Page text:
Let me tell you a little story. It’s about being dim (my being dim, of course).
I went to the cheese shop that I always go to. They have a really wonderful house-made ricotta there; it’s light, with just the right amount of salt, and tastes like cream. I was going to bake a ricotta pound cake, and needed 14 ounces of the stuff. I asked the cheese monger behind the counter for said amount, and he replied, “Oh, you’ll need quite a lot,” and handed me a three pound container. (Come to think of it, this story may be about two dim people.) I took the enormous vat, noting it was quite heavy, but not thinking too much about it until I got home. There I struck myself on the forehead; I had a massive brain fart. 14 ounces is just about a pound– that’s what I should have asked for! Now what was I going to do with all of this excess ricottaMaggie Beauty
So at my house, September was the month of ricotta. We had a pound cake. I swirled it into some sauteed greens. Ricotta has been spread on baguette slices, then drizzled with honey. But the best recipe by far, has been cheese blintzes.
There are a lot of cheese blintz recipes out there. Some use cottage cheese, others farmers cheese; many contain cream cheese. But the recipe that I decided on– for obvious reasons– just uses ricotta cheese. My ricotta was fairly dry (I think that I would advise draining if your ricotta has an abundance of moisture), so I added an egg for binding, a bit of sugar, and the zest of a lemon. I had read somewhere that esteemed food writer, Mimi Sheraton (her German Cookbook was one of the first cookbooks that I ever received), always added a bit of wheat germ to her filling as well– so I did the same Maggie Beauty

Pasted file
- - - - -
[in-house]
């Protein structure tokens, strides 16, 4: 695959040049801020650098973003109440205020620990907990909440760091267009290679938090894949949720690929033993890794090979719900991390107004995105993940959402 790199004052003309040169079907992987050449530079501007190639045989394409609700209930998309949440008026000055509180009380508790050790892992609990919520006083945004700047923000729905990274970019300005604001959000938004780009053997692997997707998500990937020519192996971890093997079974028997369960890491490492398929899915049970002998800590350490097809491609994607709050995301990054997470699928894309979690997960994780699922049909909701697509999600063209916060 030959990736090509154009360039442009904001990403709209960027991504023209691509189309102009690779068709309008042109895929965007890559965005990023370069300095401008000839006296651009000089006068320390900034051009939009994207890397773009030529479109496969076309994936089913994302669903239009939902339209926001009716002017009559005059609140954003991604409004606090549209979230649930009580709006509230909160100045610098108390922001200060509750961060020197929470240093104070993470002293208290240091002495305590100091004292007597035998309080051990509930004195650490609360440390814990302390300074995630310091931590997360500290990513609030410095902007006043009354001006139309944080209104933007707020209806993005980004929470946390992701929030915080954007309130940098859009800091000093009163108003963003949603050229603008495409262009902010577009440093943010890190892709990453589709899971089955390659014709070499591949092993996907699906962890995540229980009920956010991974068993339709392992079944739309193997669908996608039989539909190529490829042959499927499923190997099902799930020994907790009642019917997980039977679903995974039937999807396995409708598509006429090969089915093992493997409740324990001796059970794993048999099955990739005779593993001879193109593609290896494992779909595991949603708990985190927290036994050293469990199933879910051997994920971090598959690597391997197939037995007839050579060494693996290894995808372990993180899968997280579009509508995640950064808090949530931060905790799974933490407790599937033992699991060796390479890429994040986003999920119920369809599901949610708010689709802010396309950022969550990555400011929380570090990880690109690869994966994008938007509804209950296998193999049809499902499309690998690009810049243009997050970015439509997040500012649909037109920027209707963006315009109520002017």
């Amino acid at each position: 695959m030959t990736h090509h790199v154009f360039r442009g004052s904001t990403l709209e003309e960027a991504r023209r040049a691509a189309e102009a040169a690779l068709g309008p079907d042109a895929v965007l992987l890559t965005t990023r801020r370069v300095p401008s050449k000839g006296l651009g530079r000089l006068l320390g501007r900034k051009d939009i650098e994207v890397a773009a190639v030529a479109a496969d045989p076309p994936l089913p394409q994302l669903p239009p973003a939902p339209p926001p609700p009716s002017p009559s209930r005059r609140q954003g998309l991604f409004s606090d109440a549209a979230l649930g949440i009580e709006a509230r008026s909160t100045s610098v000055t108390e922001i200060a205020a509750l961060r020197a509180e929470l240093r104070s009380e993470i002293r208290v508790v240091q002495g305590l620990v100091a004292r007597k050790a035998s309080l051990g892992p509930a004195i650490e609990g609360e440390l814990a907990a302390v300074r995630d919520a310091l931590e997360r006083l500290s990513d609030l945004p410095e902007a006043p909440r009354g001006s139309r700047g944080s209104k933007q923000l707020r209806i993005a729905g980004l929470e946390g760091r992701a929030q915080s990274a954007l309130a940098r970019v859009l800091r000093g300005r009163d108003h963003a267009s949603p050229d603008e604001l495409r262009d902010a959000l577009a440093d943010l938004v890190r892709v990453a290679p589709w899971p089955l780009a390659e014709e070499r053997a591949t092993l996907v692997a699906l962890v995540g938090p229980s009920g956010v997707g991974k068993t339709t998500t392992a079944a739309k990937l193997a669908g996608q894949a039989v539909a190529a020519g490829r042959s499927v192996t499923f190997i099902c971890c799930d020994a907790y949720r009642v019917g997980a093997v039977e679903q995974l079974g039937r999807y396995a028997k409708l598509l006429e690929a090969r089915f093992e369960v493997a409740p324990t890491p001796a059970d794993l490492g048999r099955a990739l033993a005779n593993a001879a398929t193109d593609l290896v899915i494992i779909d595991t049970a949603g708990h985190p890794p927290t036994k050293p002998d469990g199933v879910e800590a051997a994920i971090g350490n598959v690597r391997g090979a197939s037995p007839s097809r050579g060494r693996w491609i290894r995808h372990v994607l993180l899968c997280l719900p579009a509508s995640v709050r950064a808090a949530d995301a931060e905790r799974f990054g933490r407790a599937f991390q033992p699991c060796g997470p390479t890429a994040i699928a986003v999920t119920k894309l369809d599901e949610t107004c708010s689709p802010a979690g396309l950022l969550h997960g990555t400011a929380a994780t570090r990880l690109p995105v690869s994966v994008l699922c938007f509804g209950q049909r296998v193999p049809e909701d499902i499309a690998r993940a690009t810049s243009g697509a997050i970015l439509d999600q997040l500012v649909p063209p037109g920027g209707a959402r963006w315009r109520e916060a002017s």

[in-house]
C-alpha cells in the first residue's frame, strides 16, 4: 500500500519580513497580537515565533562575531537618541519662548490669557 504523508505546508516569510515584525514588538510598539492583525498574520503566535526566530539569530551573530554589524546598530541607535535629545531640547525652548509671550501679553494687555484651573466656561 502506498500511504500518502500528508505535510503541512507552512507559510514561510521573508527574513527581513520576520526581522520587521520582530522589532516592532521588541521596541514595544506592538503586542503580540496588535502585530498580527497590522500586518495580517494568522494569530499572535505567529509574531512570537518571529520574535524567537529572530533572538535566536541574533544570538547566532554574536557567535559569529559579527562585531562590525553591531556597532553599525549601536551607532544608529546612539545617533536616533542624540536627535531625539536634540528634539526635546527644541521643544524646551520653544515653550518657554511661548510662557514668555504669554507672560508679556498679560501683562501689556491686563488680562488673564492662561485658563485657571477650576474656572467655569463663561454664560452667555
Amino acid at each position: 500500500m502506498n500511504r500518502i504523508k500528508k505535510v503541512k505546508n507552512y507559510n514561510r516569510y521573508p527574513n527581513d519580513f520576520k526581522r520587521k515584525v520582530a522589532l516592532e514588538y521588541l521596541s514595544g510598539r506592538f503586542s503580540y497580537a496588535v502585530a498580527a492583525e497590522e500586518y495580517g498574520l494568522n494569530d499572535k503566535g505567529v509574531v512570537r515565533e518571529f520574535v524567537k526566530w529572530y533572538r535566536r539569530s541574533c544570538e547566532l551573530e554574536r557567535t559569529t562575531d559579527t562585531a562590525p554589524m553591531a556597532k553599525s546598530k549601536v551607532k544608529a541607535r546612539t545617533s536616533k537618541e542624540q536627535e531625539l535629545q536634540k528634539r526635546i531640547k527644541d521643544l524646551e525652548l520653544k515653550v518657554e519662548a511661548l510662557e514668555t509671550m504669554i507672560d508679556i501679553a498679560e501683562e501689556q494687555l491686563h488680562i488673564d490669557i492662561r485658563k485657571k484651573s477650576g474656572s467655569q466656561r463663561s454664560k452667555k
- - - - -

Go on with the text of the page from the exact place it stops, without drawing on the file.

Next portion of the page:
The crepes couldn’t be simpler. While cooked through, they are browned only on one side. The pale, golden brown color remains on the exterior of the blintz once its rolled. Although nontraditional, I substituted a bit of buckwheat flour in the batter. The nuttiness paired well with the wheat germ in the filling.
I know that making the crepes, filling them with the cheese, and then frying the blintz, may seem like a lot of work; but I split it into a couple of days. One day I made the crepes, separated each one with waxed paper, then stored them overnight in the fridge. The next morning I made the filling, and recruited my husband to aid in the rolling. Believe it or not, it went by quickly.
I fried some of the blintzes in a mixture of butter and a bit of oil, and then I froze the remainder. That way they will be ready to fry as needed. I guess I’ll have my own dimness to thank the next time that I’m eating a blintz Maggie Beauty